Back When I Wore an Eye Patch

It hurts to think, let alone write, about this one. The pain I endured, both physical pain and emotional pain, in a few seemingly endless days was more than enough for an entire childhood.

I used to play basketball (though not very well), and as a second-string member of our high school's junior-varsity basket ball team I relished the rare occasion I was put into a game. This usually only happened when we were winning big (rare), losing by a whole hell of a lot (more common) or had several injured players and simply needed more bodies on the floor (the most common). This particular game found me on the court in the latter scenario.

Energetic and uncoordinated and wearing my pristine, never-been-sweat-in uniform, I took to the hardwood doubting my every ability to successfully contribute to our team's well being, what with the intense level of the tied competition. A real nail-biter, in the sense that any match can possibly be when it's just a big collection of below-average to downright-awful players. We were a sporting crime scene of short, white teens who haphazardly threw an orange ball toward a towering basket (we're talking season-high scorers with a whopping 15 points, games where two teams collectively could not break the 30-point mark and MVP candidates pretty much wrapped up by the end of the first practice). So it should come as no surprise that what happened during my 30-second stint in the game rendered me the next injured teen - my primed body, my blossoming spirit - on the (end of our) bench.

After a missed free-throw by the opposing team, I threw myself into the key for the rebound, along with seven other pimply kids. I had clear sight of the ball, and behind it, my own teammate coming toward it with outstretched arms. We both missed it (shocking!), but where I retracted my arms he did not, and I now had clear sight of the tip of his dirty index finger coming right into my eye as if he were ringing a doorbell. Blinking is a reflex that's done pretty quickly, and I didn't even have time to do it before he was fingering my cornea, then my iris, then my pupil, as an optometrist would later theorize.

So off the court and onto the bench for medical attention, where I loathed for my scraggly self and pondered some of life's greatest questions: like if I would be kicked off the team for doing so poorly or if the dozens of girls I had crushes on who were in attendance would ever talk to me in class again (further analysis concluded they were actually not in attendance after all, and were likely out doing something much cooler).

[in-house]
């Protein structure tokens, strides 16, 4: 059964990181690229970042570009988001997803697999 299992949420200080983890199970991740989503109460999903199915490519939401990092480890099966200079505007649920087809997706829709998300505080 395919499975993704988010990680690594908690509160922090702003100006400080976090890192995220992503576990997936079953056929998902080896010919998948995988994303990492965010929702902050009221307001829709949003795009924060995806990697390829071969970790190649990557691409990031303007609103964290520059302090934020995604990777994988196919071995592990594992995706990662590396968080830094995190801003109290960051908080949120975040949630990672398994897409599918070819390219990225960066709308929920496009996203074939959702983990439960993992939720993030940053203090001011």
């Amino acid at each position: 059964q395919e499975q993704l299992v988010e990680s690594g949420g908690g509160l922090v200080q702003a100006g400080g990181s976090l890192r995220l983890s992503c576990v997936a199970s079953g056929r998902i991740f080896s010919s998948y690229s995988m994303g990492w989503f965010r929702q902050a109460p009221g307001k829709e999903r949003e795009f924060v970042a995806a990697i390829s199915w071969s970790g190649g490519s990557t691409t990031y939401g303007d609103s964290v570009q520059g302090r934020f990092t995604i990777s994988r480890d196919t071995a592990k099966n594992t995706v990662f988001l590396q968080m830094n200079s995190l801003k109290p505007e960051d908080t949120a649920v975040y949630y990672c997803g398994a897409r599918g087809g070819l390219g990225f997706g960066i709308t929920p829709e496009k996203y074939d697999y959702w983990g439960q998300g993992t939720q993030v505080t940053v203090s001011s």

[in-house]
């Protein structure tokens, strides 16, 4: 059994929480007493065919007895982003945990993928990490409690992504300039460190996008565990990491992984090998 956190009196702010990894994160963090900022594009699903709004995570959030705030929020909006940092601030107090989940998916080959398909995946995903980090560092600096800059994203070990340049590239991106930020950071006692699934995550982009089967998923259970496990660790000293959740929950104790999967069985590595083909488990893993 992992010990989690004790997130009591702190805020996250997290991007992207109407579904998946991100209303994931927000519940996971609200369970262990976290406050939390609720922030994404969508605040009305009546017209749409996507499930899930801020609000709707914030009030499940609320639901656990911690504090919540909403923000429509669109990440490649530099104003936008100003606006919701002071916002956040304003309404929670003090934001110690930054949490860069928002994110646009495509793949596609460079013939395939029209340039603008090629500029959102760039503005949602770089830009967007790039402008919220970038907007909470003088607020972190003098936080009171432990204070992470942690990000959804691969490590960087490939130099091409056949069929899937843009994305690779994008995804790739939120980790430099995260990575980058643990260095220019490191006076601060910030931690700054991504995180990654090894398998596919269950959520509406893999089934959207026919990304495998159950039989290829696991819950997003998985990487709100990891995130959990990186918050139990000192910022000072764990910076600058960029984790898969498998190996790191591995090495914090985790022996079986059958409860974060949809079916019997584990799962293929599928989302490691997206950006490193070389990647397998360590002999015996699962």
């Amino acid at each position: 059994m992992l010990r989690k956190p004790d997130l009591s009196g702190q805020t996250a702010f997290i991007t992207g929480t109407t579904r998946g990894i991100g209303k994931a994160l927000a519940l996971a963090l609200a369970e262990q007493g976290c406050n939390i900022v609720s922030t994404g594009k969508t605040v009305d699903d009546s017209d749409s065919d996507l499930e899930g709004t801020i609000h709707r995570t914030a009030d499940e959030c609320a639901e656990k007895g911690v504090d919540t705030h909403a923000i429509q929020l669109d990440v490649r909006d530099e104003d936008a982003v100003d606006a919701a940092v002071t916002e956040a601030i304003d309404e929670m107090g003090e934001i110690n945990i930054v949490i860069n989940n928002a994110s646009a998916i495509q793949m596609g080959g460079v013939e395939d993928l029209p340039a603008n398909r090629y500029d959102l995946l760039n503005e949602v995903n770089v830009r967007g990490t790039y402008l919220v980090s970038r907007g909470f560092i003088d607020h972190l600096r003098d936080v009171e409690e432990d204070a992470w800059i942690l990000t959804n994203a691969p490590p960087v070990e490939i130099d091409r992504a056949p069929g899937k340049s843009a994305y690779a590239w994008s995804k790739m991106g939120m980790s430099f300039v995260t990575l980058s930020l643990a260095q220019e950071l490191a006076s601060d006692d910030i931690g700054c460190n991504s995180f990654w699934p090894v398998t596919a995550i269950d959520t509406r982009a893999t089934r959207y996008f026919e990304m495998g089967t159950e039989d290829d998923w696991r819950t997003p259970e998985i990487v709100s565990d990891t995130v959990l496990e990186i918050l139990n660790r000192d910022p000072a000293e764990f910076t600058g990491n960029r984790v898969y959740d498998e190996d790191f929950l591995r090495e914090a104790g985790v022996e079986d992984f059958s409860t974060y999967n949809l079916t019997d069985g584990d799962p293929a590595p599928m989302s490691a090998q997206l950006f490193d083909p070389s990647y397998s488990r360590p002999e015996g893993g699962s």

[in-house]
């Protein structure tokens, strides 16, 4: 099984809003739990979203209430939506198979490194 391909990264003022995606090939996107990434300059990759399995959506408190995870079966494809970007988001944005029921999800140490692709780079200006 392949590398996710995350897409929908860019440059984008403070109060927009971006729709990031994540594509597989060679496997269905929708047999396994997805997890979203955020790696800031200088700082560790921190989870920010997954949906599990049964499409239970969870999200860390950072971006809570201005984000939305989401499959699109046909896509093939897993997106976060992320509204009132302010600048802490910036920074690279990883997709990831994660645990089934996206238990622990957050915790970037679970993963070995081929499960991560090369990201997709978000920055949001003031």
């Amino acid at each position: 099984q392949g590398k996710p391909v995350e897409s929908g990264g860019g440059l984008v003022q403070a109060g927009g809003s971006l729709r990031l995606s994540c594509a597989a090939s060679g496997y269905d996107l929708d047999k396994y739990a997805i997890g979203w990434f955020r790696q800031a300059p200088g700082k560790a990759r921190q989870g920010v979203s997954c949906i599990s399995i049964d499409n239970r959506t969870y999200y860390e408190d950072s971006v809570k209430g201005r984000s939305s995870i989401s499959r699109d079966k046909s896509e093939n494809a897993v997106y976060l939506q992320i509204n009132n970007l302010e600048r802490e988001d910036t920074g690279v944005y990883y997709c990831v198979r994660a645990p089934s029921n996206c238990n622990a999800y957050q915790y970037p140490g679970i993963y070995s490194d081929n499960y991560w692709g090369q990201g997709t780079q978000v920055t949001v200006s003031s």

My right eye. It was broken. It/I/eye couldn't see anything, and I had trouble walking and making out faces. Here's the kicker: our family was going on a skiing trip the very next day, and we were to fly out of Detroit into Salt Lake City. For those unfamiliar with the snow sport, it's one that requires functioning eyes to have any shot at being preformed safely and successfully. A visit to the emergency room saw me into the night donning a humongous, makeshift eye patch. They were fresh out of the cool pirate ones, I guess.

I had white gauze running diagonally around my head, and a thick foam pad over my eye (some cotton balls in there, too). Fastening the patch to my face were two pieces of tape, laid across each other in a giant X. My head resembled that of a mummy. And I was expected to get on a plane the next morning? Come on...

I pretended I wasn't keeping track of (19) or wasn't noticing or didn't care all that much about the stares and finger-pointing and giggles and mockery (hand covering right eye, walking like a mummy) I garnered at the airport. Try it sometime. Or don't. Pure humiliation. I couldn't even look at (not able to/didn't want to even if I could) napkins, tissues or toilet paper. We landed in Utah, where a second optometrist rid me of my cursed mummy wrap, trading me it for a pair of those cool ultraviolet (UV) sunglasses that are popular among senior citizens and persons with cataracts. I looked great on the slopes with those boxy beauties.

High school was the best.

An Ode to Margot (May You Soon Rest in Pieces)

This is going to sound harsh, and I intend for it to.

Margot, my love, you are the only thing, living or inanimate, that I absolutely despise about my new apartment. You and your owners (my neighbors). For anonymity's sake - and because I don't want your owners finding this post by Googling your stupid name (which I'm sure they do on a regular basis), which is actually even more unique, ill-thought and dumb-sounding than "Margot" - I will be calling your mutt face "Margot" in the words that follow.

I should have known upon move-in. I should have known that leaving my back door open for 30 seconds would result in you wandering into my place like you were interested in subletting for the summer. Margot, I believe you were the first living thing I met in this building, howling and growling at me like I had no business being in my own newly rented unit. You were in my kitchen, what with your pudgy, girthy figure; short, brown coat; flat-iron face; black, recessed snout; stubby, bowed legs; and wiry, curly tail. You resemble that of a pig, Margot. A pig that is a dog.